Fraud in the NHS has once again hit the headlines following the publication of a report co-authored by Jim Gee of PKF Littlejohn LLP (former CEO of the NHS Counter Fraud Service) and the University of Portsmouth.
'The financial cost of healthcare fraud 2015' analyses worldwide healthcare expenditure and concludes that 6.19% of total health expenditure is lost to fraud and error.
The report was featured on the BBC News, suggesting that the NHS could be losing up to £5.7bn a year from its £100bn budget to fraud and error.
The report highlighted NHS procurement as an area of concern. Despite NHS procurement expenditure reported to be £21.9 billion for 2013/2014 there has never been a successful NHS loss measurement exercise undertaken to look at procurement expenditure losses.
The report cites the procurement fraud perpetrated by two NHS Managers, John Leigh and Deborah Hancox. They masterminded a 5-year procurement fraud worth £229,000 against a health authority in the North West and were jailed for five years in total in November 2014.
The report notes that applying the global rate of 4.57% for fraud loss alone (i.e. excluding loss through error) the NHS could be losing £1bn per year to procurement fraud.
The report states that fraud is mostly found to be where goods and services are under-provided in terms of quality, or quantity, or overcharged. It also refers to instances of goods and services not being provided at all and cites the key weakness in procuring generally as being a lack of consistent data and communications between those procuring goods or services, those receiving or benefiting from them, and those paying for them. No comments are made in the report regarding actions intended to reduce competition, supplier bias, cartels, corruption, kickbacks or collusion in the procurement process.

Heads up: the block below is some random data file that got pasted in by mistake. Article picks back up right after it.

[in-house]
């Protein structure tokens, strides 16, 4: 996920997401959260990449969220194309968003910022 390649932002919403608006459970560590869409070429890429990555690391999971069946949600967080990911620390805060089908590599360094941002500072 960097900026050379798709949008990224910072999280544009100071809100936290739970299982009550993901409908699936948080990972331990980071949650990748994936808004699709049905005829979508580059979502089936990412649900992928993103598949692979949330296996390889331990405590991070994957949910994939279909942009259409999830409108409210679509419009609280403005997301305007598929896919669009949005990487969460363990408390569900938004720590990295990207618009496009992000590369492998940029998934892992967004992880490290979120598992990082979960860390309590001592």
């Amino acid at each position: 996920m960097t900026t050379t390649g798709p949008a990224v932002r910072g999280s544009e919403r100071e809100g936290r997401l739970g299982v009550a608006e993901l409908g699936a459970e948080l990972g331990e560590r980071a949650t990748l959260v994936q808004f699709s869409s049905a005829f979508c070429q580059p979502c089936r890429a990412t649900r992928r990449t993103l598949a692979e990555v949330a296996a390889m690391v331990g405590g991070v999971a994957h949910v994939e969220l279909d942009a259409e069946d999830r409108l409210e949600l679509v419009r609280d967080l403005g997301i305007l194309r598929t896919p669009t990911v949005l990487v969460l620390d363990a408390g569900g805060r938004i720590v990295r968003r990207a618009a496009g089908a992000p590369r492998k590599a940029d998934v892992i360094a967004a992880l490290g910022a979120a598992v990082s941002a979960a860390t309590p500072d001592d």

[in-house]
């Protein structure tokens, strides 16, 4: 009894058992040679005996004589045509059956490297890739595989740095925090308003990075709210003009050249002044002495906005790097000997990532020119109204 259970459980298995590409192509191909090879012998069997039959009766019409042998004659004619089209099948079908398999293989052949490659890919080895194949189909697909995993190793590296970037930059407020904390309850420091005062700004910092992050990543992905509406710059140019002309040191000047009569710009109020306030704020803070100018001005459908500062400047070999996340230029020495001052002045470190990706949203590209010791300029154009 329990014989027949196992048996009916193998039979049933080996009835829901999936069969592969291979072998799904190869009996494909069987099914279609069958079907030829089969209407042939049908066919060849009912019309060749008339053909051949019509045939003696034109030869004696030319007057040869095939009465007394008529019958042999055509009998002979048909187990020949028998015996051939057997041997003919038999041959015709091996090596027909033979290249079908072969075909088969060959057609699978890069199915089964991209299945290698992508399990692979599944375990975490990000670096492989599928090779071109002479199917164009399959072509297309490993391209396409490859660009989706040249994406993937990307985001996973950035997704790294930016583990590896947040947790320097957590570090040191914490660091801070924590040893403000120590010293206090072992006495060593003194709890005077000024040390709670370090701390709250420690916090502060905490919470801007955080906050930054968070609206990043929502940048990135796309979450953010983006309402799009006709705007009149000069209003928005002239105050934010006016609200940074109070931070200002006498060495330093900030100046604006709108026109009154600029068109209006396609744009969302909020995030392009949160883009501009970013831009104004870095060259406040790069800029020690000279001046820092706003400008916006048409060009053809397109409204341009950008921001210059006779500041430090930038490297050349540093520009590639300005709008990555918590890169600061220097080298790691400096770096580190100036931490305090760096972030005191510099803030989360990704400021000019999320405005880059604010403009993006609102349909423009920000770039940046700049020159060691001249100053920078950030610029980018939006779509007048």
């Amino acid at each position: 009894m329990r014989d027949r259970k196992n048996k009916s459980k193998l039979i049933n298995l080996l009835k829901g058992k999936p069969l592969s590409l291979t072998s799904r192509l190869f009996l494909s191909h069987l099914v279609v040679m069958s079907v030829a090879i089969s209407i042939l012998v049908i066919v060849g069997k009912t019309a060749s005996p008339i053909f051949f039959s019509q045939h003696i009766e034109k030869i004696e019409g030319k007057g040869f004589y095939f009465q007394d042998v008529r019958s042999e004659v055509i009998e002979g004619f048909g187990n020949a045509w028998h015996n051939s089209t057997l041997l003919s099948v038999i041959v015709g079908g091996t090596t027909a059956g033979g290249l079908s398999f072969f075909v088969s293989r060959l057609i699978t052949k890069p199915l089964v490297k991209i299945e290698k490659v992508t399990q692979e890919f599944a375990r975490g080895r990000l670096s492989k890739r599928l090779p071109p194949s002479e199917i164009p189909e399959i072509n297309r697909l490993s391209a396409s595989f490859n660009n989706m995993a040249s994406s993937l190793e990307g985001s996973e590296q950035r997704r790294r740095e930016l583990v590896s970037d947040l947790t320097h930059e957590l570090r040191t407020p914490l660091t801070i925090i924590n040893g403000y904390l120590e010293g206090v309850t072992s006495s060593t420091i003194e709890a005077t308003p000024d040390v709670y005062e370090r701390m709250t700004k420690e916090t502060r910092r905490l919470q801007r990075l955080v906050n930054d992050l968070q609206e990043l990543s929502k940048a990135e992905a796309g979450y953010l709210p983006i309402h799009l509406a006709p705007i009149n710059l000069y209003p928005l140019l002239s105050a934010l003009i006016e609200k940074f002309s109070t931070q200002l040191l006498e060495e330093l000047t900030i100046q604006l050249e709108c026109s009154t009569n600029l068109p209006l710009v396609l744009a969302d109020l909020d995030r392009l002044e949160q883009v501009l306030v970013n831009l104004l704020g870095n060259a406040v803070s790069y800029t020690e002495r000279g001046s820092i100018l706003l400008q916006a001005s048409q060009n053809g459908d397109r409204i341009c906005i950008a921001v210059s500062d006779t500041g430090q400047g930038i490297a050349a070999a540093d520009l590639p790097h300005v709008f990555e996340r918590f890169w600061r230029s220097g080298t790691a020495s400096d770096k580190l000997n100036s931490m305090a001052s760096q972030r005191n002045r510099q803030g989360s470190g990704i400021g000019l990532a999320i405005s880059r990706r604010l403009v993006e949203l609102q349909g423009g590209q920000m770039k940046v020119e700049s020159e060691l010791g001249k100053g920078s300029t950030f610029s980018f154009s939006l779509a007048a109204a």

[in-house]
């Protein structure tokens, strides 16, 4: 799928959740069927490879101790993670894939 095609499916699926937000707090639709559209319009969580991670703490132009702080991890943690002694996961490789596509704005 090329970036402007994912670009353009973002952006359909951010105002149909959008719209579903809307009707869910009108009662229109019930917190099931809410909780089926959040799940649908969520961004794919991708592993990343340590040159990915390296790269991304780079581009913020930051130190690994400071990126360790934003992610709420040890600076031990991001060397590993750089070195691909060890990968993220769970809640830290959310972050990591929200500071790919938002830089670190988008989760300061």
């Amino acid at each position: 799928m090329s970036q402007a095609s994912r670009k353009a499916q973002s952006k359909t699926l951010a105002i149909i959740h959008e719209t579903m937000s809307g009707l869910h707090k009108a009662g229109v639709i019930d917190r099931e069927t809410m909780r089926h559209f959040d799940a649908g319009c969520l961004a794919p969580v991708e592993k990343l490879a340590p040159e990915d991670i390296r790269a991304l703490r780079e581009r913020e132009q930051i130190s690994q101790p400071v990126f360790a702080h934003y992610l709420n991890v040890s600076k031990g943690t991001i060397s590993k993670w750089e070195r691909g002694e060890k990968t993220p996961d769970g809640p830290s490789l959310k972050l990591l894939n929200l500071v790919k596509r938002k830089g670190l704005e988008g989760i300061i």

The report has been dismissed by a Department of Health spokesperson stating, 'We do not recognise the figures in this highly speculative report which is full of inconsistencies.'
In any event, procurement fraud (and indeed all fraud) reduces the budget available for front line services. Whilst NHS Protect has achieved some high profile successes securing a criminal conviction can take many years with the standard of proof in criminal cases being 'beyond reasonable doubt'.
Fraudsters can however be pursued in the civil courts. Whilst cogent proof is required in a civil fraud claim, the standard of proof is lower, being 'the balance of probabilities'. Therefore criminal and civil options should be carefully considered at the outset of any fraud investigation and NHS bodies may increasingly focus their efforts on fraud prevention and look to the civil courts for a positive outcome.